There have been clean-ups of the area beneath Interstate 5 between Capitol Hill and Eastlake before. But officials hope this week’s sweeps can be part of a longer term change of what an East Precinct officer once described as a “no man’s land populated by the homeless, mental cases.”
In the first official deployment of the city’s new Navigation Team including outreach workers and police, the areas along and under I-5 popular with campers in the city’s core are being cleared out.
Here is what KOMO saw during the start of the clean-up in a half-mile stretch near the Colonnade Park between lower Capitol Hill and Eastlake:
Police and safety vest clad workers started pulling apart a bunker underneath I-5 early Tuesday. Mixed in with the bottles filled with urine were piles of blankets, rats and a smattering of personal belongings.
Workers could be seen sorting through the items in search of personal items. The city plans to store the items for people who left them there, said Scott Lindsay, public safety advisor for Mayor Ed Murray.
The I-5 sweeps are planned to continue on the state’s interstate property through the week. As part of their work, Navigation Team staff are being directed to secure possible personal items so owners can claim the belongings from the city.
This week, a judge declined to halt the city’s clean-up efforts though ACLU’s lawsuit seeking to block the sweeps continues.
This, of course, is not the first time we’ve reported on I-5 camp sweeps and clean-ups. CHS reported here on calls for more permanent legal encampments to stem the proliferations of illegal sites along I-5. In recent years, the largest of the I-5 camps were cleared on a rotating basis, officials said, which involved crews from WSDOT, the Department of Corrections, and state highway patrol. Officials said that crews tried to connect campers with social services.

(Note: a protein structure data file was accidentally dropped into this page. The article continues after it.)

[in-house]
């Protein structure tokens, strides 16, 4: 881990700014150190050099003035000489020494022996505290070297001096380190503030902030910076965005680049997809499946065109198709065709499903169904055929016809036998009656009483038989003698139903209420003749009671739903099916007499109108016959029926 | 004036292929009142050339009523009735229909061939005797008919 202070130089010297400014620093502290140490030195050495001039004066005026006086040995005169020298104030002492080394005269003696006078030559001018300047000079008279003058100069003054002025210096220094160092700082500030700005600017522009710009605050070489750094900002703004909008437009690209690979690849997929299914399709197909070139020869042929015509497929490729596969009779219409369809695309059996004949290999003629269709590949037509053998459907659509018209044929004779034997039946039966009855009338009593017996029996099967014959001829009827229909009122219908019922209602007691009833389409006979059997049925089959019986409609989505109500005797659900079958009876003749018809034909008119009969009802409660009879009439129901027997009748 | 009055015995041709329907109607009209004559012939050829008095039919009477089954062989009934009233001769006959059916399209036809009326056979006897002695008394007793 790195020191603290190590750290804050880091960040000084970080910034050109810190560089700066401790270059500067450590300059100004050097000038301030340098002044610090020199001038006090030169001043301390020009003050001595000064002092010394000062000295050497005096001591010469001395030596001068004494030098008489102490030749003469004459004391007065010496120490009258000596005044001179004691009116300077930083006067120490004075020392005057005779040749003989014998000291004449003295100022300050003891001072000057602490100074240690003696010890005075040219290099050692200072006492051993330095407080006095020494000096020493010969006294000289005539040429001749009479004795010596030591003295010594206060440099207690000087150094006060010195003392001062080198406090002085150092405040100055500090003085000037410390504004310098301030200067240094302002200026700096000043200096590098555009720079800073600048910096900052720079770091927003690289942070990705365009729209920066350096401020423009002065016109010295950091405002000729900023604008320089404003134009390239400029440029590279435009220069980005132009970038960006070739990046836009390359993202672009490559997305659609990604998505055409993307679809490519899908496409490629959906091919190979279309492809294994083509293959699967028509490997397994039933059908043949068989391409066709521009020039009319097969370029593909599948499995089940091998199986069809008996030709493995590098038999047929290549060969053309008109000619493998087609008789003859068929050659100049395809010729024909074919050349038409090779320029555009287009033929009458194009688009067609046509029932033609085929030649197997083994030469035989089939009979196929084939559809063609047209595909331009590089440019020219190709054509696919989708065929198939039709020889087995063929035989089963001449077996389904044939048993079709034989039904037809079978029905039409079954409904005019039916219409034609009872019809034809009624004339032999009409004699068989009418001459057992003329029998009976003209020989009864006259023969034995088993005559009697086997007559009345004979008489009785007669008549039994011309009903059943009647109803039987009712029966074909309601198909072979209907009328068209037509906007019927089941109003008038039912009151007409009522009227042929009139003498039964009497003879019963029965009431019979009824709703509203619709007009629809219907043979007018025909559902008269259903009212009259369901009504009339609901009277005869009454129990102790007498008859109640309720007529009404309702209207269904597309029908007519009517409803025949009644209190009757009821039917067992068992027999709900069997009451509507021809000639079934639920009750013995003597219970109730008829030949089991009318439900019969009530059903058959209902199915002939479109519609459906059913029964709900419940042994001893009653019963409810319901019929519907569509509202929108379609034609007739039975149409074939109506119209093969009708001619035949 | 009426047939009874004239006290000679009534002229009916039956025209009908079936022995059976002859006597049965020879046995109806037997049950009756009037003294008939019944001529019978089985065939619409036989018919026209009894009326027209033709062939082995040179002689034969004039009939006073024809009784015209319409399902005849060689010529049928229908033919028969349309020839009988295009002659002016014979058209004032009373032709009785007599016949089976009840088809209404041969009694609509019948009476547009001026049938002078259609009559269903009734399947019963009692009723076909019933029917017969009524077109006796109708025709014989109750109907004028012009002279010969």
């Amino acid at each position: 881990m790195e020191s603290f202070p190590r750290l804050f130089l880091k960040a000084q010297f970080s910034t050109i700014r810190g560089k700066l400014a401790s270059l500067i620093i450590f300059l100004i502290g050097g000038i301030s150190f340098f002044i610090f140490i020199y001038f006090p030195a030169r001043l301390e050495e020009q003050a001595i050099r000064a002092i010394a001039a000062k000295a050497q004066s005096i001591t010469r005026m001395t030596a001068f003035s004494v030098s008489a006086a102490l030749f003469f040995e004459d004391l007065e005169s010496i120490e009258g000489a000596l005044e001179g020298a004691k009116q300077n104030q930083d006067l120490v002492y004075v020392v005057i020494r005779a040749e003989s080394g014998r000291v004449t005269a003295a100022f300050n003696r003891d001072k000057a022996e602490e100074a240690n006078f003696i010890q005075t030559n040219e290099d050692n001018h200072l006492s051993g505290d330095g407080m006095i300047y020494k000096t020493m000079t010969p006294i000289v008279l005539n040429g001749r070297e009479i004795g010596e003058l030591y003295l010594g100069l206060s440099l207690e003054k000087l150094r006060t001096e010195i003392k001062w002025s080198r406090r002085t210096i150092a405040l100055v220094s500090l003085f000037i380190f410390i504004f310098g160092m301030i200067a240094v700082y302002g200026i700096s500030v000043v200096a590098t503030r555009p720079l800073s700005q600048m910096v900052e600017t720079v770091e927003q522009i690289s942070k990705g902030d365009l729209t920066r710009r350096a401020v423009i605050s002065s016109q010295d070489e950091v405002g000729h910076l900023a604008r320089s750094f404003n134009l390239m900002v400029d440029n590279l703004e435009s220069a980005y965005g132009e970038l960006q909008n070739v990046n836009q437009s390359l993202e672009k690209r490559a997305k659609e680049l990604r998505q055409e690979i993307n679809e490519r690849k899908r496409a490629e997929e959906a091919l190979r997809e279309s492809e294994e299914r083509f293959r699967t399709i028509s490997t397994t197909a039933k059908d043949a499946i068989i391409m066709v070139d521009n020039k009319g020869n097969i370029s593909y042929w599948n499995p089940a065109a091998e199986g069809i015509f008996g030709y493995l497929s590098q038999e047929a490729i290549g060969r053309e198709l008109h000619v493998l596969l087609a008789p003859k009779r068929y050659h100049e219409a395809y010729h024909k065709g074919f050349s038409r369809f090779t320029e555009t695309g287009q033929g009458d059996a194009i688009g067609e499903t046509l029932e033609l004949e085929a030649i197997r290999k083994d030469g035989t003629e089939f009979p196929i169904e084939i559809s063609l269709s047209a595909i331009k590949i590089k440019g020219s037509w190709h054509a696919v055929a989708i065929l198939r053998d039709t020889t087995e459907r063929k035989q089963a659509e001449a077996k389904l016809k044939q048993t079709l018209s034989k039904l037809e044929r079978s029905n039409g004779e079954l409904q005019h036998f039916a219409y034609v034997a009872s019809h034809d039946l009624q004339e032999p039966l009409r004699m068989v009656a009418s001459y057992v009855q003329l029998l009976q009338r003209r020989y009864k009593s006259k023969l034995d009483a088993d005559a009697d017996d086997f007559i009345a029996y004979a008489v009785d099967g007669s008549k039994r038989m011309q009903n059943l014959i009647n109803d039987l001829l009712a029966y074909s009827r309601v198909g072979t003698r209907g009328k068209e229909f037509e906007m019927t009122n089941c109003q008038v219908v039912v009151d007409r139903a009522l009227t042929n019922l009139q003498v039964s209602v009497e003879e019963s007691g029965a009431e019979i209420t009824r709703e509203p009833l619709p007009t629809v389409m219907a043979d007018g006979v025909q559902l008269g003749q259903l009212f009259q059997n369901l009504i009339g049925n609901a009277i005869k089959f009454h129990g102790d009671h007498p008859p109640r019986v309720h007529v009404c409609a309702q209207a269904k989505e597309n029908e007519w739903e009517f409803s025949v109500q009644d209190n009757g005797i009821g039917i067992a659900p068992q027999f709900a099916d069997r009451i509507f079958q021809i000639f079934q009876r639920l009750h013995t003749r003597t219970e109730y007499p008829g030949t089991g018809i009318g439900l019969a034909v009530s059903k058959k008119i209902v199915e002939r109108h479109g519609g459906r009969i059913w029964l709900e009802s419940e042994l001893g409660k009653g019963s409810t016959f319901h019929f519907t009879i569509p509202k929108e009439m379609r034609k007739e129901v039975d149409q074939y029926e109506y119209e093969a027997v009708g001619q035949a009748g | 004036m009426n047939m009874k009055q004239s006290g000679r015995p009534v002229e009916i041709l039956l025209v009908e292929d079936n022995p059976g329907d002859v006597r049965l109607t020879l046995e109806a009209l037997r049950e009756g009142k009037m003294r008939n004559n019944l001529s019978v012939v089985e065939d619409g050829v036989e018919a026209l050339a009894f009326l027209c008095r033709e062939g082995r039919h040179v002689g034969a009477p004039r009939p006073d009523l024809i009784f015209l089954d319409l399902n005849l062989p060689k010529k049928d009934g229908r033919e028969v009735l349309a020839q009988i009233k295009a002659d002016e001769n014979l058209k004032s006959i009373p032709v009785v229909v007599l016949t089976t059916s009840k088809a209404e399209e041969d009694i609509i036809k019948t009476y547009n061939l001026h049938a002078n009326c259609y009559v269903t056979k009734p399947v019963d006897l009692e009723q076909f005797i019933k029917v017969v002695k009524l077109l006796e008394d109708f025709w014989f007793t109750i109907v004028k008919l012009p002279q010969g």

In 2015, new rules allowed SPD to enforce trespassing on the state property setting the stage for increased involvement by the city. Earlier this month, the city announced a location for its new homeless services Navigation Center at 12th and Weller along with the formation of the Navigation Team. “The team will immediately begin working with unsheltered people who have urgent and acute unmet needs, and will serve as the primary access point for people to be served by the Navigation Center,” the city announcement of the start of the new initiative read.
Life in the I-5 camps is harsh and dangerous but many — perhaps hundreds — choose or are forced to take shelter there.